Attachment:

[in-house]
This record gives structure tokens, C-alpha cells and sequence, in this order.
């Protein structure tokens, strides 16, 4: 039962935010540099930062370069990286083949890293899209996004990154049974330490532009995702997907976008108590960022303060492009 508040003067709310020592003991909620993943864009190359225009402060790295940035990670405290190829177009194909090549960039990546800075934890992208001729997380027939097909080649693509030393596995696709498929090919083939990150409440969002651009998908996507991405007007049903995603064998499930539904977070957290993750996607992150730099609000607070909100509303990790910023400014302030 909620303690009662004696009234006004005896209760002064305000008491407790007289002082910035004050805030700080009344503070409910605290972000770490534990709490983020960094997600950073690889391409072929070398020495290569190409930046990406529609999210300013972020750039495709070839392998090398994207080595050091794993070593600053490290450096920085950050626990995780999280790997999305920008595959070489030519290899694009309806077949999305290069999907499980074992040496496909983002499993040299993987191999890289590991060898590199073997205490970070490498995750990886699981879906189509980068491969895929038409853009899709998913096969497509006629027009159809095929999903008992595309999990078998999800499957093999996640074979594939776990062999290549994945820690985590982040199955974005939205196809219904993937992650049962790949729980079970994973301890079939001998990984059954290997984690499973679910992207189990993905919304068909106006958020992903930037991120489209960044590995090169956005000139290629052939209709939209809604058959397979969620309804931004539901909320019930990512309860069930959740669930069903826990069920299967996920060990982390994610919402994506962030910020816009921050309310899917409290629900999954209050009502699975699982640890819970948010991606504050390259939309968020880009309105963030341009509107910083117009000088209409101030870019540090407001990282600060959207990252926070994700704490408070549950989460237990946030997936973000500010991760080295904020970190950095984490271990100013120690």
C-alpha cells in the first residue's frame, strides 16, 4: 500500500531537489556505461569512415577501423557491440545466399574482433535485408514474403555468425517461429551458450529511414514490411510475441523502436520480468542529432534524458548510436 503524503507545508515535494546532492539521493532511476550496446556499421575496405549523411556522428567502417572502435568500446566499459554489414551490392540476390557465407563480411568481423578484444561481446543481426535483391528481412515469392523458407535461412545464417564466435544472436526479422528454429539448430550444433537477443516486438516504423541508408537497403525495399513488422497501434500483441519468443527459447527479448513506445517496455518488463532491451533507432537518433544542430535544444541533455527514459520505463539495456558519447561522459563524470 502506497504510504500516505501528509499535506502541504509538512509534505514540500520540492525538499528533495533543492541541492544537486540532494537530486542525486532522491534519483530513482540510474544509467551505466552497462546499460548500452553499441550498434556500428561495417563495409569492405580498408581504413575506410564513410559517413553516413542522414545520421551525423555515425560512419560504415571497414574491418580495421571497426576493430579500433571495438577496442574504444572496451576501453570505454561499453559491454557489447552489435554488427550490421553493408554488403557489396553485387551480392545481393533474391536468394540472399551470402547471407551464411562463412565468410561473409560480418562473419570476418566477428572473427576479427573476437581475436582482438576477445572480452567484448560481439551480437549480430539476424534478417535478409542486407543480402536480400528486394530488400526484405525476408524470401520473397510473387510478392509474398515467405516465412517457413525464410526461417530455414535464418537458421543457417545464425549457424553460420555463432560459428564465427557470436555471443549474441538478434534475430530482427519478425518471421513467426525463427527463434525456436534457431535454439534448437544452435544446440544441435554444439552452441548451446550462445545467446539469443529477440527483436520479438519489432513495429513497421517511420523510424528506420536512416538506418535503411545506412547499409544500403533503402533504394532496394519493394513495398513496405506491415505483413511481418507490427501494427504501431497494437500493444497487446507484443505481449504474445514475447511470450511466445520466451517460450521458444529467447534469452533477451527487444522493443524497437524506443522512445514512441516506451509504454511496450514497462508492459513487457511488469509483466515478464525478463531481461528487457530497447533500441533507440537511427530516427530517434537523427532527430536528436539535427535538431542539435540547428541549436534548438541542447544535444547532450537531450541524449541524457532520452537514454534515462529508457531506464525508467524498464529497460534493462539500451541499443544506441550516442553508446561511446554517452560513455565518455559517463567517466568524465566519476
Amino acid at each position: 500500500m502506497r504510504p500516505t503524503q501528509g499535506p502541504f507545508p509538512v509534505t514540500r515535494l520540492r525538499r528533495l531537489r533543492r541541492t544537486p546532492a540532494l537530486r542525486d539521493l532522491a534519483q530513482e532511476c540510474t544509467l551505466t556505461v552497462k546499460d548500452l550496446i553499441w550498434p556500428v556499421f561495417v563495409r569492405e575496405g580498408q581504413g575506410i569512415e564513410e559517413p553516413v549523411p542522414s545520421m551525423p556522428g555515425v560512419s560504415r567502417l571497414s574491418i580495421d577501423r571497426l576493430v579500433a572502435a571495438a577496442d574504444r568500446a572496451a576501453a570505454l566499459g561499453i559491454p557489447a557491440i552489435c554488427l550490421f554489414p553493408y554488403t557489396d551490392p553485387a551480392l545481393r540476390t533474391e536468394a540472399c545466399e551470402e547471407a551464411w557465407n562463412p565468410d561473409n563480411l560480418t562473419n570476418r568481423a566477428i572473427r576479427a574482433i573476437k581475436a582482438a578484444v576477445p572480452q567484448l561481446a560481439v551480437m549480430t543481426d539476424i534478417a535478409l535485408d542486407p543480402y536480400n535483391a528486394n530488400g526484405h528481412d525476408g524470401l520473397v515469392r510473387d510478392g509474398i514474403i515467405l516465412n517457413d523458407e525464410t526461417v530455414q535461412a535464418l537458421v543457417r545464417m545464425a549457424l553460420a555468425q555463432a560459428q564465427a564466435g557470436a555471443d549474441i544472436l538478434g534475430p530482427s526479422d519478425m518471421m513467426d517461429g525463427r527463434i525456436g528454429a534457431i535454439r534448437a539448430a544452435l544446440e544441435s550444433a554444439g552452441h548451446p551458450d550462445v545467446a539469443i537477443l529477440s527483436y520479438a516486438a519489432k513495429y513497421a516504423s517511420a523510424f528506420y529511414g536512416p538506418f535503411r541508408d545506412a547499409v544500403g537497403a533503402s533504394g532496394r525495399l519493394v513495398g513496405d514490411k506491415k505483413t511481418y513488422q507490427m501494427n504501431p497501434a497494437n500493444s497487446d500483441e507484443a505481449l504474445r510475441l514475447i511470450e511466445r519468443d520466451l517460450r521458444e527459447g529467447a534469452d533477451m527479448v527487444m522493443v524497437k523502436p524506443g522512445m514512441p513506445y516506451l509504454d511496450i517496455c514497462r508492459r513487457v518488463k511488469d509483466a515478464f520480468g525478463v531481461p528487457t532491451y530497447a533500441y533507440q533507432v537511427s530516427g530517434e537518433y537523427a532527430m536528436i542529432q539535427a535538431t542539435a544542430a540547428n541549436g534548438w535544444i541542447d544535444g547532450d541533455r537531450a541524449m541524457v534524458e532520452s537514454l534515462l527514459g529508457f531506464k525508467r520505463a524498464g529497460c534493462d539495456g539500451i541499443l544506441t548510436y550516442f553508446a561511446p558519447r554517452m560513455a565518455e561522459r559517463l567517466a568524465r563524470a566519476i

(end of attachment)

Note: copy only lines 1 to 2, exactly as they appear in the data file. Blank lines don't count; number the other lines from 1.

[in-house]
This record gives structure tokens, C-alpha cells and sequence, in this order.